Nah. On each leg of my 3-stage (plus walking) commute, there are delays and cancellations. My 1hr 40 journey home takes an hour longer.
I get in to find daughter still up which is lovely, but because she passed out for a nap earlier she isn’t sleepy now, nor for the next hour – which is full of frustration as we try and settle her to sleep, eat dinner, and unwind – but we end up winding up each other more.
Day 2 – The morning childcare and commute run
The kid is well enough for childcare, and I need to do the drop off as my wife has a fixed appointment. Today os childminder day, who offers more flexibility so we can do a 7:30 start. We need to leave the house at 7:10 to arrive for 7:30 drop-off, then I can make 7:59 train to get me to work in good time.
Before we leave the house, the kid insists we read a book that features her Star Wars fave Ahsoka (a book she couldn’t find the night before and was a source of some upset). Normally I’m less compliant in these circumstances, but not wanting to get her day off to a tearful start (we haven’t used this childminder for over 9 months) I agree. We leave the house late at 7:25.
So, I rush with her to the house (opposite direction from train station of course) only to exacerbate her cough and understandably upset her. We slow down and am resigned to missing train.
The knock on effect, with subsequent delays is that I am in the office 2 1/2 hrs after leaving the house. My boss (who I’ve worked for a lot in the past) a) isn’t there, and b) isn’t that bothered as long as the work gets done.
My wife is doing pick up, and I stay in office 6pm+, just to get on top of things.
But tonight, the journey home works out fine – door to door in 1hr 50, including a supermarket dinner flyby.
My daughter should be asleep by now, but yet again isn’t. We suspect that she had sugary stuff at the tail end of her time with the childminder. She doesn’t settle down to sleep until 8:30 – an hour later than normal. It was nice to see her, and after cuddles from me her wind down is mostly her alone in her room, chatting to herself so not too much disruption. My wife and I dine on supermarket pizza, cheap wine, and only manage to watch the 30 min Last Week Tonight with Jon Oliver in Sky+ before sleep beckons.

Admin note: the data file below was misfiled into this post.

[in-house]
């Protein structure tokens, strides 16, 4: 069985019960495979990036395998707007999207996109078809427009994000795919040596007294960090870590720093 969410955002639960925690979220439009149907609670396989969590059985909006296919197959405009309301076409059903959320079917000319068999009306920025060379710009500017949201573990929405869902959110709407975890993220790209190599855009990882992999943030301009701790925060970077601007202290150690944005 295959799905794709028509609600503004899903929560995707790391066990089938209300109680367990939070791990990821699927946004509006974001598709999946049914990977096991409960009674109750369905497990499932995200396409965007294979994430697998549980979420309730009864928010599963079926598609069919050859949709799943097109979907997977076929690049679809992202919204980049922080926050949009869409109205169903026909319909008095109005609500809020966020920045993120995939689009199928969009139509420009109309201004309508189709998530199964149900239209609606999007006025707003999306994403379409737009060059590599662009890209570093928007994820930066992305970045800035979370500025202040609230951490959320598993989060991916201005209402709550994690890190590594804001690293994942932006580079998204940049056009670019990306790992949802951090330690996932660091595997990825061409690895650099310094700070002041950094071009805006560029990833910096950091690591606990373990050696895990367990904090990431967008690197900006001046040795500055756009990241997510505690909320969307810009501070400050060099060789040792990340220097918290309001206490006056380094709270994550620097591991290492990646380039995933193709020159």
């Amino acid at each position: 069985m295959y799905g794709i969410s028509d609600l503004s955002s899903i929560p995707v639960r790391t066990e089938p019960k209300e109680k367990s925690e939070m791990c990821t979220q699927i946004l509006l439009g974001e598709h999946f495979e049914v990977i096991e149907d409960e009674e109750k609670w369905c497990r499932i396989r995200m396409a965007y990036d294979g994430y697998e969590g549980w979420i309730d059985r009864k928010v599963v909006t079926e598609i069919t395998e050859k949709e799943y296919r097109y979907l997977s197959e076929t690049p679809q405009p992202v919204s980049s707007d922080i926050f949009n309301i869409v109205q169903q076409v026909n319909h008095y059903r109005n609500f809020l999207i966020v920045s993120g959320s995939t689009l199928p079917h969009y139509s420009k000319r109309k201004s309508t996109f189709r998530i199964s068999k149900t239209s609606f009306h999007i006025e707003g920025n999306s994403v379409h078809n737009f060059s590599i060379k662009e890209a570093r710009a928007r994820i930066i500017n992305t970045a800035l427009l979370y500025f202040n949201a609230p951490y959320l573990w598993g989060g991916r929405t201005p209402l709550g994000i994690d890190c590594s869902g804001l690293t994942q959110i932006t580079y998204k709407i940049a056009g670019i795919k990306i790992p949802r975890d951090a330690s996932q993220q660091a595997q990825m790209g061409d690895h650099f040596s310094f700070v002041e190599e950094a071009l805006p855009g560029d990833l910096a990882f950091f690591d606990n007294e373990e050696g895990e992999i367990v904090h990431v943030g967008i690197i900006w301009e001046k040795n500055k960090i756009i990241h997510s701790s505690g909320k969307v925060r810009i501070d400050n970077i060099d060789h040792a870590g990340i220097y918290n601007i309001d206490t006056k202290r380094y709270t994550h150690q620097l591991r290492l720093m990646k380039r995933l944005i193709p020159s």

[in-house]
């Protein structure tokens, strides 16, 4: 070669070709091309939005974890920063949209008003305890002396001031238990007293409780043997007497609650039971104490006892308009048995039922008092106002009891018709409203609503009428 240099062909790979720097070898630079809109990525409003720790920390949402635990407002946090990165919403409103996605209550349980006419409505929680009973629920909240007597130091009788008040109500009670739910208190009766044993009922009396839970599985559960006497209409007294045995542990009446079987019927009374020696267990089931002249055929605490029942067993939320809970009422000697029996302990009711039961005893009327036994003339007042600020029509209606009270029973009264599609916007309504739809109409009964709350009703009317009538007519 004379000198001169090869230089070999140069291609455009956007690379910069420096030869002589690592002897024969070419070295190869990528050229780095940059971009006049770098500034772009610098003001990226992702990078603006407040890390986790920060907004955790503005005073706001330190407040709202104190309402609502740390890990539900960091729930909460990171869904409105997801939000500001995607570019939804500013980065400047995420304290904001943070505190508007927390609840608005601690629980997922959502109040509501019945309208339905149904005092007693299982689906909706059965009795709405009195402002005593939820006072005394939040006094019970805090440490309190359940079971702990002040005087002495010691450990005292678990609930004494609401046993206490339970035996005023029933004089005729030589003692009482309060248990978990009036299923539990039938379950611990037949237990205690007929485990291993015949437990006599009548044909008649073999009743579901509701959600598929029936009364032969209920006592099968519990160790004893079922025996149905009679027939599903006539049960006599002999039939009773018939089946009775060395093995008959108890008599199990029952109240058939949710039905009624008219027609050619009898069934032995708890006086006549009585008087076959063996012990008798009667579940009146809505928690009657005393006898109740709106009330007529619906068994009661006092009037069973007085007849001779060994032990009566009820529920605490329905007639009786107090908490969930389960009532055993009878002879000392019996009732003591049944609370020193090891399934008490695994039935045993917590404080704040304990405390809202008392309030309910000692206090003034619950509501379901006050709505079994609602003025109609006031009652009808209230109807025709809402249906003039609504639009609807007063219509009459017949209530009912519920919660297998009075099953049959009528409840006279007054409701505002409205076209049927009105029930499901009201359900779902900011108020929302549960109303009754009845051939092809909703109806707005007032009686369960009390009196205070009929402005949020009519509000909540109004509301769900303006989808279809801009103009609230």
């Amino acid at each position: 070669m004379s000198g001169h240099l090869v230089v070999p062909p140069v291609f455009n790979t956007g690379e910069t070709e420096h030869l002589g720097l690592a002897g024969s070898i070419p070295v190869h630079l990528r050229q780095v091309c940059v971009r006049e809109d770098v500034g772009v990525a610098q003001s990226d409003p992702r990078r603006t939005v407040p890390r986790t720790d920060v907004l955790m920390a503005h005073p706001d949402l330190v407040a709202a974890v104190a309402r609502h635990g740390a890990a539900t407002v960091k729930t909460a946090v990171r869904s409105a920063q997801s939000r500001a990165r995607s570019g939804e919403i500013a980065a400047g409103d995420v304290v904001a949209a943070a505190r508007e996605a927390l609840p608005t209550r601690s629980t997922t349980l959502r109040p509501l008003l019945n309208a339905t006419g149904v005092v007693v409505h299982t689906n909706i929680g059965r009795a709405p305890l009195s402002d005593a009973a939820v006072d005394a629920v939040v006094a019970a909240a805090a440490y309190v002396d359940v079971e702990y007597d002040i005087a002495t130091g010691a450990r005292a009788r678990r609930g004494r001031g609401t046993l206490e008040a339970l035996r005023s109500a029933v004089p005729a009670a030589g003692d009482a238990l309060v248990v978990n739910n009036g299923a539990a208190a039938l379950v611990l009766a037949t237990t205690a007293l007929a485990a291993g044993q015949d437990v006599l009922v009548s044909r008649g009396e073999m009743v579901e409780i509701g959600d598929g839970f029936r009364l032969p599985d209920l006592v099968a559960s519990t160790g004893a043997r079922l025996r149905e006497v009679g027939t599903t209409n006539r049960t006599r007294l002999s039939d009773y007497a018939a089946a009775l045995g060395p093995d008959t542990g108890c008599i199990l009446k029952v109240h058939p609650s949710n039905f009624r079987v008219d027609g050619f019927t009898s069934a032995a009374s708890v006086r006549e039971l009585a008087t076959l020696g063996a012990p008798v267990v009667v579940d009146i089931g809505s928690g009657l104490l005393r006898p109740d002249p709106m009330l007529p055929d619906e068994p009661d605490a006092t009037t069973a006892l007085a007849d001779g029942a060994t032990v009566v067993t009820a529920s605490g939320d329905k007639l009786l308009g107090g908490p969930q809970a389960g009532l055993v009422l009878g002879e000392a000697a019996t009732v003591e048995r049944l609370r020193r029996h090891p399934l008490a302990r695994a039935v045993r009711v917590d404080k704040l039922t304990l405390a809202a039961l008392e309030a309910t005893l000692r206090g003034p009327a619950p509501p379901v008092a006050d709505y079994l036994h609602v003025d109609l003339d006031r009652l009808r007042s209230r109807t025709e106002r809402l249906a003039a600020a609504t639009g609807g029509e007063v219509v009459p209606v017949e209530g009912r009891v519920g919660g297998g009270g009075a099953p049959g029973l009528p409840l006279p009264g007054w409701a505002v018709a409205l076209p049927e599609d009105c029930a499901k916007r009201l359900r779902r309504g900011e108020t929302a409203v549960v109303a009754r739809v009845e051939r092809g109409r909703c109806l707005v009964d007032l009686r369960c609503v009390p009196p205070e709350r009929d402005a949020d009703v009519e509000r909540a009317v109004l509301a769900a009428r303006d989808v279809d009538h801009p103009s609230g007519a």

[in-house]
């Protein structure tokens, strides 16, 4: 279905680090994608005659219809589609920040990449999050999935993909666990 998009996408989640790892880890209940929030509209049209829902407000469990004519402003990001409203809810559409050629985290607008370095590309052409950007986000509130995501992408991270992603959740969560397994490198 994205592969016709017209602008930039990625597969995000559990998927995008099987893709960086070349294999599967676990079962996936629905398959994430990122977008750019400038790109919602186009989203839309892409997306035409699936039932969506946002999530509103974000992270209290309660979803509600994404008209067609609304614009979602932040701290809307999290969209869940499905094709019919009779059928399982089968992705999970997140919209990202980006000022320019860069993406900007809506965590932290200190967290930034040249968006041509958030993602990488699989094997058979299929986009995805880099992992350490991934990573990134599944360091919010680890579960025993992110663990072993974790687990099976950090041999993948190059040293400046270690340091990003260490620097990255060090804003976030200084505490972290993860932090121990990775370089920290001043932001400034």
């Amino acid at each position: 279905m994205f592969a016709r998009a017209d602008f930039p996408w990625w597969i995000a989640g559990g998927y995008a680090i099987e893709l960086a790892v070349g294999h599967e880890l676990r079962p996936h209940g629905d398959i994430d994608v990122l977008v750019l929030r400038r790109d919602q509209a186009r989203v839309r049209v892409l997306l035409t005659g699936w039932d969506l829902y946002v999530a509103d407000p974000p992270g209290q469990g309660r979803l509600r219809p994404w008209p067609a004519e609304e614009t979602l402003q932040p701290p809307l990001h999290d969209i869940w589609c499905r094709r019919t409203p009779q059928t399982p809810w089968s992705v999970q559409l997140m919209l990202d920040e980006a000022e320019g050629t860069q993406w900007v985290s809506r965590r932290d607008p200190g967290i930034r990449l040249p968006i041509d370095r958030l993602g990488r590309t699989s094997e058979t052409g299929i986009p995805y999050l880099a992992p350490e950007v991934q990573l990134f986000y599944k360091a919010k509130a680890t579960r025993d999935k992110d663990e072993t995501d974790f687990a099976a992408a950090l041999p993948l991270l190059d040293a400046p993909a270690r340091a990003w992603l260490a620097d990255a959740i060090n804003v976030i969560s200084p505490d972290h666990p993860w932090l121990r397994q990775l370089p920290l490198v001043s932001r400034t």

Day 3 – While the wife’s away…
This one is going to be tricky. I need to do nursery drop off and pick up. I also have a shoot for a client I am overseeing, so I need to be in by 9:30 for 10am start. I book the kid in for early start (which costs extra of course) – only I get it wrong and my wife can do drop off. Luckily this early drop off suits her and I can leave even earlier too, important as a) aforementioned shoot, and b) I have to leave office 2 1/2 hrs early to ensure I make the pick up from nursery in time (you can book for later, but they charge per extra 15mins).
An insanely busy day, I leave 10mins later than planned, so I miss my bus which has potential knock on effect. But in the end I get to nursery for 5:30.
My wife is away overnight for a business trip, so it’s just me & the munchkin. We have early bath, then watch a Batgirl cartoon while she eats a dinner of ham and raw carrot (her choice). She would’ve had an early dinner at nursery.